(Repeated to Embassies.)

(35076) No. 347.
Sir G. Buchanan to Sir Edward Grey.
St. Petersburg, July 31, 1914.
D. 6:40 P.M.
R. 5: 20 P.M.
It has been decided to issue orders for general mobilisation.

This decision was taken in consequence of report received from Russian Ambassador in Vienna to the effect that Austria is determined not to yield to intervention of Powers, and that she is moving troops against Russia as well as against Servia.

Russia has also reason to believe that Germany is making active military preparations and she cannot afford to let her get a start.

(Repeated to Embassies.)

Published in BB No. 113.

[NOTE. The date of despatch seems to be wrong. The final decision to issue orders for general mobilisation was made by the Tsar during the afternoon of July 30 and the official telegram ordering mobilisation was despatched at 6 o'clock that evening. Mobilisation orders were posted in the streets of St. Petersburg during the night. It is therefore most improbable that Sir George Buchanan should have despatched a telegram on the evening of the 31st announcing that it had been decided to issue orders for general mobilisation; on that day he must have said that the orders for general mobilisation had been issued. The telegram was probably sent at 6:40 P.M. on July 30 and delayed in transmission and a mistake made by the clerk who decyphered the original telegram.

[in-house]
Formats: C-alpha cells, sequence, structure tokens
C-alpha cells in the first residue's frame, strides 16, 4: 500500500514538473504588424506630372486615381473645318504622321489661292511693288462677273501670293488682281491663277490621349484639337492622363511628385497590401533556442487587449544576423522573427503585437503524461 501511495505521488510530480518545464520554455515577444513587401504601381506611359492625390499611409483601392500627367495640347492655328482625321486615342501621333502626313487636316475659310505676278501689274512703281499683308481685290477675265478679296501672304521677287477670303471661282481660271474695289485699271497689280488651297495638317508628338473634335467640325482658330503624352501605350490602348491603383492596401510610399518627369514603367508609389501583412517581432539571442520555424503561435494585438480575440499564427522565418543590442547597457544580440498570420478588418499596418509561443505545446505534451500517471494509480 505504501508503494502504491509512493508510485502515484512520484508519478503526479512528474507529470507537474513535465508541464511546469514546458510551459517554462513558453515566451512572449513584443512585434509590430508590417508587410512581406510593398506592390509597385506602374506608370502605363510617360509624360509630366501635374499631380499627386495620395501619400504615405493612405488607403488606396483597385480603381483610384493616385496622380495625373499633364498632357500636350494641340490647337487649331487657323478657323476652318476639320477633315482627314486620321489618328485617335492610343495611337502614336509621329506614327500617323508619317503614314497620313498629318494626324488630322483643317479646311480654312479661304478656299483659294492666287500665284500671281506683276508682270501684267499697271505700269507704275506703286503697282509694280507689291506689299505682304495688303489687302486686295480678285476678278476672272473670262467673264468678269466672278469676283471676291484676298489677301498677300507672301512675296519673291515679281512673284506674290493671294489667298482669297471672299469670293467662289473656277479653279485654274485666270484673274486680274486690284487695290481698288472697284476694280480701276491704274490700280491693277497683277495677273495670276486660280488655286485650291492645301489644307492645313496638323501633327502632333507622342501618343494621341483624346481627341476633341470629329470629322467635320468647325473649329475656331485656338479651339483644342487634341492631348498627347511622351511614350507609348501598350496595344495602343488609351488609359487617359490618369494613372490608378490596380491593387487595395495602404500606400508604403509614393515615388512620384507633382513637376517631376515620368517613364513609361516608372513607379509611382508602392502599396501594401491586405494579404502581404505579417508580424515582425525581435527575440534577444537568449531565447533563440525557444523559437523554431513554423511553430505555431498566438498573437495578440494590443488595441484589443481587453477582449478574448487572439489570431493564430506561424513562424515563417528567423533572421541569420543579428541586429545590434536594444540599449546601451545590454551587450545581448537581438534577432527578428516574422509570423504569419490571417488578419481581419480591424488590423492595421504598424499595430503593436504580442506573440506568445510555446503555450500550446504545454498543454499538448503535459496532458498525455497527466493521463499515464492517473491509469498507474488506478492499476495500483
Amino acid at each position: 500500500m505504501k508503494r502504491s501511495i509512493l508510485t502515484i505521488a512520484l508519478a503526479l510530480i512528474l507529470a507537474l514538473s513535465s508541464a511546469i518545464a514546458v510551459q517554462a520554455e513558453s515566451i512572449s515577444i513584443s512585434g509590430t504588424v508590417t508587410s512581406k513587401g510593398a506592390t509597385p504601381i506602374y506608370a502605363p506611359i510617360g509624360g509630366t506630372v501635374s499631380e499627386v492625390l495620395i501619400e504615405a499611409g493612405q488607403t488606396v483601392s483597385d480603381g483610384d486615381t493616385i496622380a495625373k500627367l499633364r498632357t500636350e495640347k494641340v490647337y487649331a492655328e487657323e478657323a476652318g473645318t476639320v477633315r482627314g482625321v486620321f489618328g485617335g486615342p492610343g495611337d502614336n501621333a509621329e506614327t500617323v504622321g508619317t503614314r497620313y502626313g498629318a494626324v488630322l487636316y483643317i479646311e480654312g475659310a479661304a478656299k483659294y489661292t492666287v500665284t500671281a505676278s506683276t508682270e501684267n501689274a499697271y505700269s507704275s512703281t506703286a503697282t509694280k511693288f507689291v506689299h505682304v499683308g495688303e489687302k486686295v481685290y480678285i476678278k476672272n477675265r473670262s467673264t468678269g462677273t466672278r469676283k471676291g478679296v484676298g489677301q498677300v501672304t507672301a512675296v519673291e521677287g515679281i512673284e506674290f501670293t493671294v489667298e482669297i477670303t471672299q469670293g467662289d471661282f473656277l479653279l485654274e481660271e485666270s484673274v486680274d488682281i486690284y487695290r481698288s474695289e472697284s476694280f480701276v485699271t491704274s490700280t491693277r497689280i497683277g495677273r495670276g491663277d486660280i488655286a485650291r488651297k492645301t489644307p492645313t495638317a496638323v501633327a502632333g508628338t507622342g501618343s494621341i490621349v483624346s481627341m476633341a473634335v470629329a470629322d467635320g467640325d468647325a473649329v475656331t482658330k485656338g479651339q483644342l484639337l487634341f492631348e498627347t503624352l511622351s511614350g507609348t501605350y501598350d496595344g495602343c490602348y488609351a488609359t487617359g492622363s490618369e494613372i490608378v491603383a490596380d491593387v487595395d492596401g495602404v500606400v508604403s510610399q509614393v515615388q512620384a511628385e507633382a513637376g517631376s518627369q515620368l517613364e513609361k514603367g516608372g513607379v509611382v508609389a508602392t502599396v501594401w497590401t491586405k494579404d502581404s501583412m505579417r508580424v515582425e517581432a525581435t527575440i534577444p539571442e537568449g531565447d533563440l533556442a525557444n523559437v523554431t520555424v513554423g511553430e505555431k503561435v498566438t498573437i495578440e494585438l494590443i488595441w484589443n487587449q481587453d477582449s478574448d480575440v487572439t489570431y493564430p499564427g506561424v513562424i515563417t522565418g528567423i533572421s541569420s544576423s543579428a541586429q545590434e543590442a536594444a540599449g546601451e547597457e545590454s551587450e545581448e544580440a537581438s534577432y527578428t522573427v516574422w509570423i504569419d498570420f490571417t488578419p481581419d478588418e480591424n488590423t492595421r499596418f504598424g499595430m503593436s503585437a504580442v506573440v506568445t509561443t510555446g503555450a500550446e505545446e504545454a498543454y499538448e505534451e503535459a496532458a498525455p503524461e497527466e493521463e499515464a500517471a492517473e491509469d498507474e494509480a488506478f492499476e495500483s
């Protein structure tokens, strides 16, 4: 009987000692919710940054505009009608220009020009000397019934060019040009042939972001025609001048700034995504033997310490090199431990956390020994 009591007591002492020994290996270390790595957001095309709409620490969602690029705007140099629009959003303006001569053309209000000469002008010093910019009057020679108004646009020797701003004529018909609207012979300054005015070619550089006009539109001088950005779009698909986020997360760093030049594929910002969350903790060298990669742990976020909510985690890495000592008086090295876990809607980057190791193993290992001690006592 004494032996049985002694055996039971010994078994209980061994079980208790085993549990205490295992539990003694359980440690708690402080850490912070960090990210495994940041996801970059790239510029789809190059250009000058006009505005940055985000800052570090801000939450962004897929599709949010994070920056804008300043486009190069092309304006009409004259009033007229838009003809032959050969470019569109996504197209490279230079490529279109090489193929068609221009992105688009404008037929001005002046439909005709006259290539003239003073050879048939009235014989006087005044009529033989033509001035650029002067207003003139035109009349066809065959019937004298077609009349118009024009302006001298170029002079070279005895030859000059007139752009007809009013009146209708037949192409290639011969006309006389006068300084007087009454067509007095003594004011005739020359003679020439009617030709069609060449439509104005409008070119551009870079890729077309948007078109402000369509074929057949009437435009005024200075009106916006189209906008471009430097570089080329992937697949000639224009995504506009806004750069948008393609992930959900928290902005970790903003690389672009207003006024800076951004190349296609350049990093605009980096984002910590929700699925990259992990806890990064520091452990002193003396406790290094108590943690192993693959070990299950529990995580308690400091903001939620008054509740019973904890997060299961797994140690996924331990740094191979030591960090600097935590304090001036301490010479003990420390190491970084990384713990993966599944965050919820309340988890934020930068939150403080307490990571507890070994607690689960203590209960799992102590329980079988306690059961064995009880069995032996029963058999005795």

(35091) No. 363.
Sir F. Bertie to Sir Edward Grey.
Paris, July 31, 1914.
D. 9:20 P.M.
Telegram (No. 101.)
R. 11 P . M .

Following from military attaché for War Office:

"Position of French troops as follows:

"Those absolutely on frontier took up their covering positions on the 30th July with orders not to approach within 8 kilom. of frontier. Remainder in garrison quarters at Rheims, Dijon, Bourges. War Office just received news that railways in Alsace-Lorraine reserved for military purposes. German troop trains moving towards frontier; some railway and telegraph lines cut. War Office think Germany mobilises this afternoon."

(35093) No. 380.
Sir F. Bertie to Sir Edward Grey.
Paris, July 31, 1914.
D. August 1, 1:10 A.M.
Telegram (No. 103.)
R. August 1, 2:5 P.M.